Most of all, recovery has taught me to put myself aside and offer compassion to another in sorrow or pain. And by being there for another, my inner child gains a measure of healing. By sharing some of my experiences, I can help guide another to avoid a painful fall or misstep.

Slowly but surely, recovery has shown me that healing is possible, and that ultimately, to quote a fellow member in recovery, “the joy in our lives is proportionate with the pain we’ve experienced”.

By Anonymous
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Anonymous Los Angeles July 10, 2015

Feelings I have experienced the pain of recovery like Anonymous. The reason I have felt the pain is because before, I would drown out the pain of lonliness, anxiety, sadness, etc with something or I'd just bury it. I wouldn't allow myself to feel the feelings. They were too scary. Recovery meant for me to hear others share their feelings and hope and recovery which gave me the ability to do the same. Now I can be honest more often and when I feel lonely and recognize it, I reach out to somebody. When I feel tired or sad, I do something like rest or garden or paint, which I never allowed myself to do before. Self care. Thanks to all those who have the strength to recover and to share their experience. I helps me. Reply

Jewish Alky July 9, 2015

First year Just came across this and signed up,
I too just celebrated my first year a couple days ago, I think it's wonderful how positive your article is, however I must say in my case life has been a hellish journey, I became sober a year ago, the first things I heard were "you will never have to feel like that again" they were right, but that's because in all my years of hell never have I experienced a year of torment like this year, to the point where I did not even want to celebrate, why celebrate torment??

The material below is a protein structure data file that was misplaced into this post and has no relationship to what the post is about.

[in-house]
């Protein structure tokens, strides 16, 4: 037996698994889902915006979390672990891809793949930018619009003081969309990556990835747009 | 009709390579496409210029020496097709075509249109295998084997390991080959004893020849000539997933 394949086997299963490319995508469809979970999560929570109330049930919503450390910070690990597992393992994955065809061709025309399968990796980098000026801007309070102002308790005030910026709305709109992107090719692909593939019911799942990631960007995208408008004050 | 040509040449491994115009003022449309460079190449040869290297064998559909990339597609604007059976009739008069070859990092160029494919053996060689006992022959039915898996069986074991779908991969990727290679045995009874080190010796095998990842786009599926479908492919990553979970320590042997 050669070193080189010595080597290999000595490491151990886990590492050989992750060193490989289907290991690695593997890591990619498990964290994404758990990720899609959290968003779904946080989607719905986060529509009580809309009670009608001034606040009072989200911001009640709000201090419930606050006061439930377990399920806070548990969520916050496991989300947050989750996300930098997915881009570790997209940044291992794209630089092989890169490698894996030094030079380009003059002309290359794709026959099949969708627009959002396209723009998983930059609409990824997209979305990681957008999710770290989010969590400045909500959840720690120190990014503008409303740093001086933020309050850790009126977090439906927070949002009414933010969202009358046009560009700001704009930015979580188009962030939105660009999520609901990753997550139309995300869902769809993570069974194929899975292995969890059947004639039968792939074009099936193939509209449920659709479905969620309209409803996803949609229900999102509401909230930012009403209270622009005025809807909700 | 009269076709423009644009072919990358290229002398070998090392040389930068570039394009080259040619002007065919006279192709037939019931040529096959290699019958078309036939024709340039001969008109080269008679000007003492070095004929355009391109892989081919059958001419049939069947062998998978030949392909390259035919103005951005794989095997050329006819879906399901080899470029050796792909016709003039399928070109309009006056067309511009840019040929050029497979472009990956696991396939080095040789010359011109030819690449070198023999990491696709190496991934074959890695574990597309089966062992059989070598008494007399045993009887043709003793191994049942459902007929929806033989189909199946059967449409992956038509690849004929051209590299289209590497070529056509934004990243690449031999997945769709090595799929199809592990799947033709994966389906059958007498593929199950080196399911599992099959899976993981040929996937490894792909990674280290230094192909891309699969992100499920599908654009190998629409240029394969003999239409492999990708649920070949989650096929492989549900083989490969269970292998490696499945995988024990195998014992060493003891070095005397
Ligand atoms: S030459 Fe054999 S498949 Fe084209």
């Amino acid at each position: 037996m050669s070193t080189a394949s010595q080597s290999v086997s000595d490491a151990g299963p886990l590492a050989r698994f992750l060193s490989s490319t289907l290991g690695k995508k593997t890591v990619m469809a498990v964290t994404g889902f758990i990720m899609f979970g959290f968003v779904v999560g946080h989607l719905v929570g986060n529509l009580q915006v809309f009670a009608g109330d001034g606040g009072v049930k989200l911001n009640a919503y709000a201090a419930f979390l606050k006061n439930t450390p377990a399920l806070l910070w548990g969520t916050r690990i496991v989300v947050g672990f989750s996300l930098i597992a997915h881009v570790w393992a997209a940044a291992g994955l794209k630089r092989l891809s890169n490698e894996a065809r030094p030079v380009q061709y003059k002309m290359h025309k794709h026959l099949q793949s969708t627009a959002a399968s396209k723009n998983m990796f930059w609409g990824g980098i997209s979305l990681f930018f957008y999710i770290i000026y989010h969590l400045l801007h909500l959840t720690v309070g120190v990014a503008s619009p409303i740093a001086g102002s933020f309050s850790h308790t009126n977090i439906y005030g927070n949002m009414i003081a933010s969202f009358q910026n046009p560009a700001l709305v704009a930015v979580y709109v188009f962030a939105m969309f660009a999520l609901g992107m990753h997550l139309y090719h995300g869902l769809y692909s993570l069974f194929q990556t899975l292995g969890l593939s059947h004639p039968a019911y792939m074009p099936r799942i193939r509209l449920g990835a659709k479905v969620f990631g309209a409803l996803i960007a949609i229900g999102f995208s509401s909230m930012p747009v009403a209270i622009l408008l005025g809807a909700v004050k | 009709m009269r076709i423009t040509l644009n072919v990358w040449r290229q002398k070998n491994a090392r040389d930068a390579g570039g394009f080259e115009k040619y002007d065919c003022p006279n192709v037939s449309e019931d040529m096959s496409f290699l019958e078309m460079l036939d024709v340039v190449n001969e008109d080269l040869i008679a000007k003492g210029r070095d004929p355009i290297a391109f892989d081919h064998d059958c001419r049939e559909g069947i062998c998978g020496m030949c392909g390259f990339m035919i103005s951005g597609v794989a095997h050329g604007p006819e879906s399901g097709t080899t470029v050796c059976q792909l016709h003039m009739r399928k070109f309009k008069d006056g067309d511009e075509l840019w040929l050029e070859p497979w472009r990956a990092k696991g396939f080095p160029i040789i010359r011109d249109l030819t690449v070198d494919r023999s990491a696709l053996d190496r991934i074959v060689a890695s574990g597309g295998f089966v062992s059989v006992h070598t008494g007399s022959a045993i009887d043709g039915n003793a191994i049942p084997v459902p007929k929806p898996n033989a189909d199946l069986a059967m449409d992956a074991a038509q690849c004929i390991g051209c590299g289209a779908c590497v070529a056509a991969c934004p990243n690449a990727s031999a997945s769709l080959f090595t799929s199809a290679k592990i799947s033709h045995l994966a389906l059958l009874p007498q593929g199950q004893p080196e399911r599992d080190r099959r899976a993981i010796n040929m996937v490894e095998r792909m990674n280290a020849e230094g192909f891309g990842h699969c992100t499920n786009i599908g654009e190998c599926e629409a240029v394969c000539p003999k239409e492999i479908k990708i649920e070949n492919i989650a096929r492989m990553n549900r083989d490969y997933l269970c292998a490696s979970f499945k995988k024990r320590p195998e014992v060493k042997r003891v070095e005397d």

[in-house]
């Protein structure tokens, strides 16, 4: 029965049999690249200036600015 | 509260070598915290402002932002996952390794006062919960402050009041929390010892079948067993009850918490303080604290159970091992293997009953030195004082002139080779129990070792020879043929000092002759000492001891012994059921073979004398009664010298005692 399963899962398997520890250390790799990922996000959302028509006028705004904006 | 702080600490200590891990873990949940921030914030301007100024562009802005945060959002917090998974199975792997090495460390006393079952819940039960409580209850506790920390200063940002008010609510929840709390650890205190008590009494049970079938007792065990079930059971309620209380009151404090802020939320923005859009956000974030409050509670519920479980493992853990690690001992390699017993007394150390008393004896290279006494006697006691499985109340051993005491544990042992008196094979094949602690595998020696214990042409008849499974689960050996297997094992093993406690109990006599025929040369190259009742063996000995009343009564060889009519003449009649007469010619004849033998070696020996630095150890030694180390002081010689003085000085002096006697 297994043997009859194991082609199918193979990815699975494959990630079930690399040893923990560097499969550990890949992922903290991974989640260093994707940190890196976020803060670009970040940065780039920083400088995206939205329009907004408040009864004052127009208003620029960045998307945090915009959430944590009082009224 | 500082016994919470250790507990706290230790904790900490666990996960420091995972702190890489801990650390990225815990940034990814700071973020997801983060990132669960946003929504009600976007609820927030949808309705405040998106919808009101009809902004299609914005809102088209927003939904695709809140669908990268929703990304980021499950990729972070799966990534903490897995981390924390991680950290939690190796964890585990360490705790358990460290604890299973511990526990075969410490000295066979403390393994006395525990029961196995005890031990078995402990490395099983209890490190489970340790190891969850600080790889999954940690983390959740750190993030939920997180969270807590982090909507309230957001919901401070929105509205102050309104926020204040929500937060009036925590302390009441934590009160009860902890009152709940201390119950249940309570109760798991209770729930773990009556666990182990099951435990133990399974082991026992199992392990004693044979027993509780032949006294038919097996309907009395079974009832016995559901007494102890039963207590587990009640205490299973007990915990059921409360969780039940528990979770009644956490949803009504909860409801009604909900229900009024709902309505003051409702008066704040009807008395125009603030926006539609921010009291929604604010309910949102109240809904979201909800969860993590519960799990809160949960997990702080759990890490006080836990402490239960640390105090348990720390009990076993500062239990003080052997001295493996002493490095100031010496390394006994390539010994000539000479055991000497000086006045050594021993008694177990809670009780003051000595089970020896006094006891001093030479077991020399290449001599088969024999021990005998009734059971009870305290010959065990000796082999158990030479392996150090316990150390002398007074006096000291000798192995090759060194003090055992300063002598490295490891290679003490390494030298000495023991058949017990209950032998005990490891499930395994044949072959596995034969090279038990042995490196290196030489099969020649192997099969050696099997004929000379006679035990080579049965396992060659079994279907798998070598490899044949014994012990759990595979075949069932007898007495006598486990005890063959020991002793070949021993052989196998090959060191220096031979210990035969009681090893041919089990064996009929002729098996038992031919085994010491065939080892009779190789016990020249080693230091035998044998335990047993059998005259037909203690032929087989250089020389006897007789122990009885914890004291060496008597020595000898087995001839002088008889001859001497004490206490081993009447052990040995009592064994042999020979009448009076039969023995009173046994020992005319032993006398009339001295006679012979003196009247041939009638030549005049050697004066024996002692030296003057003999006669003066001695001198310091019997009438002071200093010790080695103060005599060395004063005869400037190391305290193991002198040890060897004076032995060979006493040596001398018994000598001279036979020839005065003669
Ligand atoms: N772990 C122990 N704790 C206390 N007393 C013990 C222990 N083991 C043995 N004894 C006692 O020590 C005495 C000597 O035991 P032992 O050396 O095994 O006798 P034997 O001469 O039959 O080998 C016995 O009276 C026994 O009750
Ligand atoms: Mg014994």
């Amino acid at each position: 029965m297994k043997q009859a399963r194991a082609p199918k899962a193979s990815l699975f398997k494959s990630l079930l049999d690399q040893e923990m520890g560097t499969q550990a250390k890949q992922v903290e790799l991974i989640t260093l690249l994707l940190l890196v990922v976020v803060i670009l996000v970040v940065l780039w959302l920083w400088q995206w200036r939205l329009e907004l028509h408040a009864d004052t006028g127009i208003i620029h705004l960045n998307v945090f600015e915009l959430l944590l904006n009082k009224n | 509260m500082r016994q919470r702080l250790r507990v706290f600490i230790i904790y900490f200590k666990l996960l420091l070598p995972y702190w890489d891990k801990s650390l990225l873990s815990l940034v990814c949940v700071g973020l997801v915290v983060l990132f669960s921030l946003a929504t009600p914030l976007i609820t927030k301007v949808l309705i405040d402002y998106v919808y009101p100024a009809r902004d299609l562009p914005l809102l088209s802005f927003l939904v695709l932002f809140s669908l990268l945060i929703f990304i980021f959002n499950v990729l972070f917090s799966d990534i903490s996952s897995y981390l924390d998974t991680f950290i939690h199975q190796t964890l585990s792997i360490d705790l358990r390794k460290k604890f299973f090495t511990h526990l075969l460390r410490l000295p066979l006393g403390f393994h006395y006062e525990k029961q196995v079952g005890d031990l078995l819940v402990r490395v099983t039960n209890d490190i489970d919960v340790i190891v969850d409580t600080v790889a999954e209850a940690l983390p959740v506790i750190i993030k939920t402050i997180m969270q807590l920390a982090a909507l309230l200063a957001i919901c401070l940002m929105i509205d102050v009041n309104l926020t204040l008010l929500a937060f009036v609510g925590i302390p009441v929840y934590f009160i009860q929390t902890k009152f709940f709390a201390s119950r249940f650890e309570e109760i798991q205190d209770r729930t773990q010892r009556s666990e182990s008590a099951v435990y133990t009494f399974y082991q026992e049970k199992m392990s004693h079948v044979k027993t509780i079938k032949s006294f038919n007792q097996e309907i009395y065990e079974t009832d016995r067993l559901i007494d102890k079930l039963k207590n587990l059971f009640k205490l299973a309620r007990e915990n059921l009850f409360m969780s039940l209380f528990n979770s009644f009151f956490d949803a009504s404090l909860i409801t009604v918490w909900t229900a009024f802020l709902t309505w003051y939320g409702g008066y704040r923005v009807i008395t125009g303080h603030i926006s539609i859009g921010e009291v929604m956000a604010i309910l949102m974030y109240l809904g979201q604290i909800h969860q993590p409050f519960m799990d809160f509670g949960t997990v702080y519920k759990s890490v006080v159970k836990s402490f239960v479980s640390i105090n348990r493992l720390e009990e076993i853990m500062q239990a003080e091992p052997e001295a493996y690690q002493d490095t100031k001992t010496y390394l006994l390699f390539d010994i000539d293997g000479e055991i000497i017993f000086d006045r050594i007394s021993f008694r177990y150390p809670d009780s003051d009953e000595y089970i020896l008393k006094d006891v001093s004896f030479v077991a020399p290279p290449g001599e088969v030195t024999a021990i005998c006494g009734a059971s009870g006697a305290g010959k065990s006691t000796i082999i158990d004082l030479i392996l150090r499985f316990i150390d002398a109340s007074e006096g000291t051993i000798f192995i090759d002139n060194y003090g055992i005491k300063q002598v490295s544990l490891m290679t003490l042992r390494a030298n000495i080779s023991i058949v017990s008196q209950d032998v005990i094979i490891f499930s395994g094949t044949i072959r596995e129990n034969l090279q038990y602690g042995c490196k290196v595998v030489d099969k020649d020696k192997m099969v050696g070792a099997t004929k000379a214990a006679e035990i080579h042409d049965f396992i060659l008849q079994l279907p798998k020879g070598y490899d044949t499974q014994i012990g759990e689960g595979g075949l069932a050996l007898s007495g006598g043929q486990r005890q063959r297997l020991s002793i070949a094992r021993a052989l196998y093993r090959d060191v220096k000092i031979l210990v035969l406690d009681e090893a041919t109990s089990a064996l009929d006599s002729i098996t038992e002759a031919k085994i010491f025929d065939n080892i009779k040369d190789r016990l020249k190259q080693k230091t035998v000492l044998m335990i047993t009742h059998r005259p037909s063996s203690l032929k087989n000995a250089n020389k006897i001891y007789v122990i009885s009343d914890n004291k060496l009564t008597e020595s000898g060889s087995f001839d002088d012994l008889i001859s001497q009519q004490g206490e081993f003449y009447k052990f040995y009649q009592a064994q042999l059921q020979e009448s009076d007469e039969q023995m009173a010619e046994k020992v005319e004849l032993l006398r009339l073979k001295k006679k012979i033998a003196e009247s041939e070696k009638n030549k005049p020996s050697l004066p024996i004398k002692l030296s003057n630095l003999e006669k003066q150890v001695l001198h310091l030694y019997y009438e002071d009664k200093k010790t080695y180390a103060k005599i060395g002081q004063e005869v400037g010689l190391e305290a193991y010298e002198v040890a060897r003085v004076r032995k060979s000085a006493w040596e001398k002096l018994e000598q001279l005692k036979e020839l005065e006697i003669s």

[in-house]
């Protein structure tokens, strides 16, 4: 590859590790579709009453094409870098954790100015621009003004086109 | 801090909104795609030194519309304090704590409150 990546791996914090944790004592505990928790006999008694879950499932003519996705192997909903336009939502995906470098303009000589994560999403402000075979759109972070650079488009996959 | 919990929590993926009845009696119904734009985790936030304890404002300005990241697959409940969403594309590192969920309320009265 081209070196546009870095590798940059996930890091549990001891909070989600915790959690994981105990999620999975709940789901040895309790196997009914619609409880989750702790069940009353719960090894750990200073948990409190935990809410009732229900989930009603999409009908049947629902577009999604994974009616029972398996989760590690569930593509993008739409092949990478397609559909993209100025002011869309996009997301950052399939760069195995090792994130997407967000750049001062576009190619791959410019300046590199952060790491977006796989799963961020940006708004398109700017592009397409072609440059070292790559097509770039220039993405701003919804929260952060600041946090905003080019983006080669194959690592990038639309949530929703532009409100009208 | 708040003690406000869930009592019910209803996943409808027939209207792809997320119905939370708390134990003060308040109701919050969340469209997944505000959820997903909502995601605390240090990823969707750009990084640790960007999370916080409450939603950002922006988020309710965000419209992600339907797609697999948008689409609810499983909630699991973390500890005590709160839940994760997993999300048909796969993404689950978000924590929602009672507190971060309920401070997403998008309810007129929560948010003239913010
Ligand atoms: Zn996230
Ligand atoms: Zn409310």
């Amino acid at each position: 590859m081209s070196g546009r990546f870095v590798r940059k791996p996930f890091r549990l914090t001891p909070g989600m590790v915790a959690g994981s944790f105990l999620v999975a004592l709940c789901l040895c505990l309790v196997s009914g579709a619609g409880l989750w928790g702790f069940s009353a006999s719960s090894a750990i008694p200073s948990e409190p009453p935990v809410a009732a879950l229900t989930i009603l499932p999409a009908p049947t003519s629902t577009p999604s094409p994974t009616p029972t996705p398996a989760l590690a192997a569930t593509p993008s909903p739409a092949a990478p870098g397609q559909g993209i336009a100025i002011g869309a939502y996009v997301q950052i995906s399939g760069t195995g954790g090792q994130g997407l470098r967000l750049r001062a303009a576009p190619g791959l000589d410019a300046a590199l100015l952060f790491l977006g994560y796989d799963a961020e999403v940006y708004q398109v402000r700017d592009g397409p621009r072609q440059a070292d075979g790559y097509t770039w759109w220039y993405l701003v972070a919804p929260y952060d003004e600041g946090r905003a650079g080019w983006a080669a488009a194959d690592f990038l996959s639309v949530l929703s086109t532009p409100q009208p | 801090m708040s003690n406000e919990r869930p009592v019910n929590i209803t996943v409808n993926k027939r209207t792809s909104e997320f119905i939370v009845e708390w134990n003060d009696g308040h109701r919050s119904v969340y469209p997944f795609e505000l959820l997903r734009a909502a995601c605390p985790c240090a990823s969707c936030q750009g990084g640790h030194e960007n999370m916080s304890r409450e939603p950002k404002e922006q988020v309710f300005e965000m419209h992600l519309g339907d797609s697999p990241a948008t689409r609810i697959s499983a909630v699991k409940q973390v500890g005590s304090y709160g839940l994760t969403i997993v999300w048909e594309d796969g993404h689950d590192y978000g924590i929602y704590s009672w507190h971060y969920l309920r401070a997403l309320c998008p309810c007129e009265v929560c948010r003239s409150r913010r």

I can only hope things will get better by some miracle. Reply

Mark Los Angeles, CA May 2, 2014

Thank you for sharing I think that 'personal responsibility' is part of the "just say no" school of recovery, which might work for a few people, but not most. overcoming tragedy and trauma involves working through things for many people. if only therapy were so easy as to tell someone to "get over it," we would not need therapists. we all have our own ways of coping, some become depressed, drug dependent, abusive, etc. it is generally through looking inward and becoming more aware of what makes us think and feel the way we do, that we can move on, forgive others or ourselves. G-d bless. Reply

"call me Frankie" July 22, 2013

Thank-you,Thank you... My childhood also was like yours...The big Book &12x12 are my constant companion not a one shot deal... Reply

Melly Rose Portland, Or November 15, 2011

Thank You! first of all you write beautifully..Totally jealous of that gift.
I mean this-good for you. You have learned and are continuing to learn your life's lessons. You have and are answering your call to a" life worth living" by taking, doing the right actions. You are doing good deeds by sharing your story.Your mother is exactly like mine-honestly.
Vigilence takes discipline and that is a soul trait mandatory if we want to implement change and not just yak or whine about it.
Gratefully yours, Reply

Anonymous ny, ny October 26, 2011

personal responsibility i applaud the strides you have made but here is my point; the first third to have of your article is ll about how bad your youth was.Yet there are thousand maybe more people, who have gone thru worse yet didnt develop your issues. people go thru horrible trauma , sometimes are even orphaned yet dont choose to use drugs. What is the purpose of wallowing in self pity-whats done is done and you are the maker of your own fate. Stop looking back and blaming others, look towards the future which is in your hands and decide that blaming is only going to keep you stuck. Reply

Anonymous L.A, Ca July 18, 2011

I can relate Having grown up with a mother who became crippled and later a divorce, I became a codependant, becoming addicted to doing anything to "cure" my mother and bring my family together. It didn't work. After many painful years searching for the answer I have found recovery in a 12 step program callled Codependants Anonymous or Coda. Thank G-d it is working. No longer do I feel alone. I am learning how to deal with painful situations and not to try to control others, as I have in the past. It has helped me to come closer to Torah and Mitzvos in a more sincere way. I appreciate your thoughtful and well written article and can surely relate. Reply

Rus Devorah Buffalo, Ny June 15, 2011

Thank you Melissa Thanks for sharing your courageous journey to search and heal yourself! Reply